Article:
No, that's not a misunderstanding. That's exactly how comics worked. They had a reset button, which allowed for very little growth or development. It worked for kids and it was the reason why the Silver Age had some great storytelling (it wasn't bogged down in bloated continuity), but it's still the reason why the characters and narratives rarely ever evolved. The reset button made the characters and their mythologies, on the whole, pretty stagnant.

    Quote Originally Posted by Daybreak_st View Post
    That's a good point. Dispite all the so called character growth now characters essentially stay the same or are reset periodically anyway. At least back then they didn't have to worry as much with continuity etc. The stories were good/fun and self contained. If you didn't like it, just move on the next story. Simpler times.
    A reset button every 20+ years is not the same as a reset button every issue. Characters grow in modern comics; it just happens at a slow rate. But at least it happens.

  5. #35

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    Quote Originally Posted by misslane38 View Post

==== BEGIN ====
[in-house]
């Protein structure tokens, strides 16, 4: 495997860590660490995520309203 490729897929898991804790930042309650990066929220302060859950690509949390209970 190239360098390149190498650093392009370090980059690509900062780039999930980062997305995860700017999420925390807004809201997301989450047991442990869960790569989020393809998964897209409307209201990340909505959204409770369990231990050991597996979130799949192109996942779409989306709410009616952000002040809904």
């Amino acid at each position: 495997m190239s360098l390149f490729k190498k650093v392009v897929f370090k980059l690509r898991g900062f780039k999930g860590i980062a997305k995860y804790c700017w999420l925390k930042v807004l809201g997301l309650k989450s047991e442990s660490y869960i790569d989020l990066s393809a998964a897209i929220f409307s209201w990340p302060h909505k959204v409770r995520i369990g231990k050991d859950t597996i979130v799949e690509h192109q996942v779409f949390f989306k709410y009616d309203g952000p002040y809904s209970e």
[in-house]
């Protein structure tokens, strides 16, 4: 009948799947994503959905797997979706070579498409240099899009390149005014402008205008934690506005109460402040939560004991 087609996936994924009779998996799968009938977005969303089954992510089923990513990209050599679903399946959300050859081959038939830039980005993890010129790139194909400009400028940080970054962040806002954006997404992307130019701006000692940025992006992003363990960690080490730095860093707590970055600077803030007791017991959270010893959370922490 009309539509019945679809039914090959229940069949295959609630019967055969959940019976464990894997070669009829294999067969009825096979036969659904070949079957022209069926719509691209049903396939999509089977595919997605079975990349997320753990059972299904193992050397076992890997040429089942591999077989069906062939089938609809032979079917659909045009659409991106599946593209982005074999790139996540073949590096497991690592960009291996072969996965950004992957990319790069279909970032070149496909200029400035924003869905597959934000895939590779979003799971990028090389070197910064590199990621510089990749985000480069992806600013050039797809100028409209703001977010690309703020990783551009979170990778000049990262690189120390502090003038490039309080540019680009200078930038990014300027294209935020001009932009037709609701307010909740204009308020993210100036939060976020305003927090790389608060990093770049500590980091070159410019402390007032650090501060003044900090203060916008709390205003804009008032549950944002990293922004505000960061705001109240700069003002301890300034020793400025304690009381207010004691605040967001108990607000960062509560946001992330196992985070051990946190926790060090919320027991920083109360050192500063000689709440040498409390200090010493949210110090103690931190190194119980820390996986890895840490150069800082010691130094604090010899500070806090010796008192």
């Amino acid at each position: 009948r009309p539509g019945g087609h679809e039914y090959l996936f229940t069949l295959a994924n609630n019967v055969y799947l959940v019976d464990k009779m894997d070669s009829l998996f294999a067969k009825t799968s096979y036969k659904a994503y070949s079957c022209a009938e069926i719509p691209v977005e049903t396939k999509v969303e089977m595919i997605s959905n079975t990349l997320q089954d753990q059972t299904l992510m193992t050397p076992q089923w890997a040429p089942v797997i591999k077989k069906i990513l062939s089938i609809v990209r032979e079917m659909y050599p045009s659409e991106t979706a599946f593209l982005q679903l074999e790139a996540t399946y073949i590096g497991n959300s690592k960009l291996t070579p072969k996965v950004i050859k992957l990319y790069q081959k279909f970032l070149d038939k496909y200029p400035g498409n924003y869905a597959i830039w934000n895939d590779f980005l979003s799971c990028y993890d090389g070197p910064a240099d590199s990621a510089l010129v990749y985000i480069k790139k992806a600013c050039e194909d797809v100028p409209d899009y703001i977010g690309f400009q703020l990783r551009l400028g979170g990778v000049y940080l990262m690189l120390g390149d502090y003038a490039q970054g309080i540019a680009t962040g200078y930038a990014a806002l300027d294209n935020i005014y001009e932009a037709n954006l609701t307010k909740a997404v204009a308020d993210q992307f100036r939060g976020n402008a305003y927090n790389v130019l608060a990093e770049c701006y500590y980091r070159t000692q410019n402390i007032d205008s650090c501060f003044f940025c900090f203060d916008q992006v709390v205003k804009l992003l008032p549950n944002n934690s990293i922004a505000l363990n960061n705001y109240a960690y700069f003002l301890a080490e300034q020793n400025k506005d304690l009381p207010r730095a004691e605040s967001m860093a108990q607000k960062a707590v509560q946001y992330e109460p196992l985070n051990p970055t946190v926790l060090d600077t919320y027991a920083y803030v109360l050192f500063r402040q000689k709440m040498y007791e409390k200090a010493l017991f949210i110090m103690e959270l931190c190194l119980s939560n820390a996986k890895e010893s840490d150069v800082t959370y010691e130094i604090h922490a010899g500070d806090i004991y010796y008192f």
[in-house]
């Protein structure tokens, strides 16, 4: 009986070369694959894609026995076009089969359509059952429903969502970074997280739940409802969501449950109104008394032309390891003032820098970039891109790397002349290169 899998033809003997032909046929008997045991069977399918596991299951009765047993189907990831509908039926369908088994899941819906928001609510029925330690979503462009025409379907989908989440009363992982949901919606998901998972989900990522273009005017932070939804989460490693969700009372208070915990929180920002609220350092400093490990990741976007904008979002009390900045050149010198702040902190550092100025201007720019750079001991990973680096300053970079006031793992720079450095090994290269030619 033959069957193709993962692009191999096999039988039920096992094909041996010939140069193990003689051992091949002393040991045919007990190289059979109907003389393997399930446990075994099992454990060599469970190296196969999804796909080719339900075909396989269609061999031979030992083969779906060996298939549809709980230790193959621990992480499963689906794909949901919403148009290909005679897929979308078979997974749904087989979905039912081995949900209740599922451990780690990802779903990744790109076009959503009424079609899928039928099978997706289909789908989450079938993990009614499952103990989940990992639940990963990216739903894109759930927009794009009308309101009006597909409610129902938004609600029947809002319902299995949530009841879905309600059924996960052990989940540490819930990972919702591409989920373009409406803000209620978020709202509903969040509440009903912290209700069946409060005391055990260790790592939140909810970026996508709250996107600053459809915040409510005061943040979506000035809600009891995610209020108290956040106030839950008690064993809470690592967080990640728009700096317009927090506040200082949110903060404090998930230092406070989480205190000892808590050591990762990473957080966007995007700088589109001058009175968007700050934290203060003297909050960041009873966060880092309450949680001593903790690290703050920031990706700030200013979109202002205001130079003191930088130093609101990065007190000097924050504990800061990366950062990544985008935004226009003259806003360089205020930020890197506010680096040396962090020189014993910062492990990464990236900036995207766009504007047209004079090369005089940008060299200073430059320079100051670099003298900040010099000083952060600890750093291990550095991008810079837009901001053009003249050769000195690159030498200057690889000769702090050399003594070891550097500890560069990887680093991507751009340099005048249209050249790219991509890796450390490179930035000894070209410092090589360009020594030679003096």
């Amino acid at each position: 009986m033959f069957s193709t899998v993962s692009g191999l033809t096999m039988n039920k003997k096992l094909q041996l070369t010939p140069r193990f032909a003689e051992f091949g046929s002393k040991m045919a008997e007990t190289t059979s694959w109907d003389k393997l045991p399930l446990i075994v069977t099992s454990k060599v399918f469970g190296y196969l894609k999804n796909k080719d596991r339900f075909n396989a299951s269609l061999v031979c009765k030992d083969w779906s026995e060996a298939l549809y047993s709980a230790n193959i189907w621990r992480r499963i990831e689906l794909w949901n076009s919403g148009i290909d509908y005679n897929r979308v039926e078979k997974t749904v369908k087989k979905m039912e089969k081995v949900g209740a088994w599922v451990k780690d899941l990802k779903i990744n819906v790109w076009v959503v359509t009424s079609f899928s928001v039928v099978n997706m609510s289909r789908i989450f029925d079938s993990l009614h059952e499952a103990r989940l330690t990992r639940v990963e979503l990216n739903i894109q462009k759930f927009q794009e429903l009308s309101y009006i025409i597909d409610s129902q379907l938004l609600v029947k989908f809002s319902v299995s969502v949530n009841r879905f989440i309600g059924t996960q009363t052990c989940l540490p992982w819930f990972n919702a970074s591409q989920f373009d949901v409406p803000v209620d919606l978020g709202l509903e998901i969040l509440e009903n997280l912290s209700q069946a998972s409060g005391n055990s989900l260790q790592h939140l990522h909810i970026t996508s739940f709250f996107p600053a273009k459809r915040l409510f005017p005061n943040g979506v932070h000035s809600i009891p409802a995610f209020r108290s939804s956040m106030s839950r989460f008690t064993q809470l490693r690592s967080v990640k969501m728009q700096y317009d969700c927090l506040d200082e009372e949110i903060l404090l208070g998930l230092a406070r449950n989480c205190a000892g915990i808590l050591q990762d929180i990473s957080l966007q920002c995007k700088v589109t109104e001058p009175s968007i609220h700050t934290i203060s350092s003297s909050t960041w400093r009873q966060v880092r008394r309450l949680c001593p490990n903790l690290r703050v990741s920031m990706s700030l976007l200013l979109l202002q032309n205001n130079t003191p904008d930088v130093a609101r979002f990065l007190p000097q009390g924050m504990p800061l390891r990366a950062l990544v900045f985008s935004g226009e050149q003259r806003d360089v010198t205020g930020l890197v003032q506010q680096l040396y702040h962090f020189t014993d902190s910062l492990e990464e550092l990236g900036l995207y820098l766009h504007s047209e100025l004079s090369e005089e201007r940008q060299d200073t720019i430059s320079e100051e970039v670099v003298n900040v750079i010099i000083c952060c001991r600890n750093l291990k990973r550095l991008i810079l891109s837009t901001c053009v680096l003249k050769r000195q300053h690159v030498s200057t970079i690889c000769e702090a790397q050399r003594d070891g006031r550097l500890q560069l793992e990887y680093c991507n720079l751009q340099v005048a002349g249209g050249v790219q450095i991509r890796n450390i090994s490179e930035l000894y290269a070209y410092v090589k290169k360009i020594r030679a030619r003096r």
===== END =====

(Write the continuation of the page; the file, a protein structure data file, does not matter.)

No, that's not a misunderstanding. That's exactly how comics worked. They had a reset button, which allowed for very little growth or development. It worked for kids and it was the reason why the Silver Age had some great storytelling (it wasn't bogged down in bloated continuity), but it's still the reason why the characters and narratives rarely ever evolved. The reset button made the characters and their mythologies, on the whole, pretty stagnant.



    A reset button every 20+ years is not the same as a reset button every issue. Characters grow in modern comics; it just happens at a slow rate. But at least it happens.
    It's more like every other story arc if it changes hands between writers. Look at the crap they threw at Superman with new krypton, the death of all his people then grounded. Really a disjointed mess. Each writer comes in an ignores what just came before. Now when you get a writer to stay on for a few years you may have actual character growth but if now the character simply gets reset with the next story arc.

  6. #36
    Senior Member misslane38's Avatar